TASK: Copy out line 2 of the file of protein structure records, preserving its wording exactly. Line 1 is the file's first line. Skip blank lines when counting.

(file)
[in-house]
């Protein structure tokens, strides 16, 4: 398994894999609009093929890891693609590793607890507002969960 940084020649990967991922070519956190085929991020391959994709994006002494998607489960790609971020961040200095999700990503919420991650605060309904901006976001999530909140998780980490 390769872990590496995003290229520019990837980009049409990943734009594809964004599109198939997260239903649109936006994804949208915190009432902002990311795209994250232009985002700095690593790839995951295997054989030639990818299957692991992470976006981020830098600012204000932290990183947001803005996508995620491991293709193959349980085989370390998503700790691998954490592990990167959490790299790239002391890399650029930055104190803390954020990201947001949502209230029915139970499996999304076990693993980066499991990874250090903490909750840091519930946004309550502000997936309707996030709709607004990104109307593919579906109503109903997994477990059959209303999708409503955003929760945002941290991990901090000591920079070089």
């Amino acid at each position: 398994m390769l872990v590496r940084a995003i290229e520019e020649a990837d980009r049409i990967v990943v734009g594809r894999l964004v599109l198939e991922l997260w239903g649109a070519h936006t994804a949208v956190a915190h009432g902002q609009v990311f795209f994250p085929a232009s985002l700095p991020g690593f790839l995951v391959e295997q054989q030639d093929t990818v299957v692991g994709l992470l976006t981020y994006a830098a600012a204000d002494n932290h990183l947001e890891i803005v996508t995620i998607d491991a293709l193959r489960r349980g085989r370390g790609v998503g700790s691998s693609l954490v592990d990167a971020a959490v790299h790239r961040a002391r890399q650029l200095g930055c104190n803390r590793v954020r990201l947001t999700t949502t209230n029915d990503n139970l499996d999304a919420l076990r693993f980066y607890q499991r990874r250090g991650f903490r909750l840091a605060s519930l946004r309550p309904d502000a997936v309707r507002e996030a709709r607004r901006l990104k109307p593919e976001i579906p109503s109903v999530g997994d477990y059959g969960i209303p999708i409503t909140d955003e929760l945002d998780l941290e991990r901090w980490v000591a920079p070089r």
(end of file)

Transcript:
């Protein structure tokens, strides 16, 4: 398994894999609009093929890891693609590793607890507002969960 940084020649990967991922070519956190085929991020391959994709994006002494998607489960790609971020961040200095999700990503919420991650605060309904901006976001999530909140998780980490 390769872990590496995003290229520019990837980009049409990943734009594809964004599109198939997260239903649109936006994804949208915190009432902002990311795209994250232009985002700095690593790839995951295997054989030639990818299957692991992470976006981020830098600012204000932290990183947001803005996508995620491991293709193959349980085989370390998503700790691998954490592990990167959490790299790239002391890399650029930055104190803390954020990201947001949502209230029915139970499996999304076990693993980066499991990874250090903490909750840091519930946004309550502000997936309707996030709709607004990104109307593919579906109503109903997994477990059959209303999708409503955003929760945002941290991990901090000591920079070089």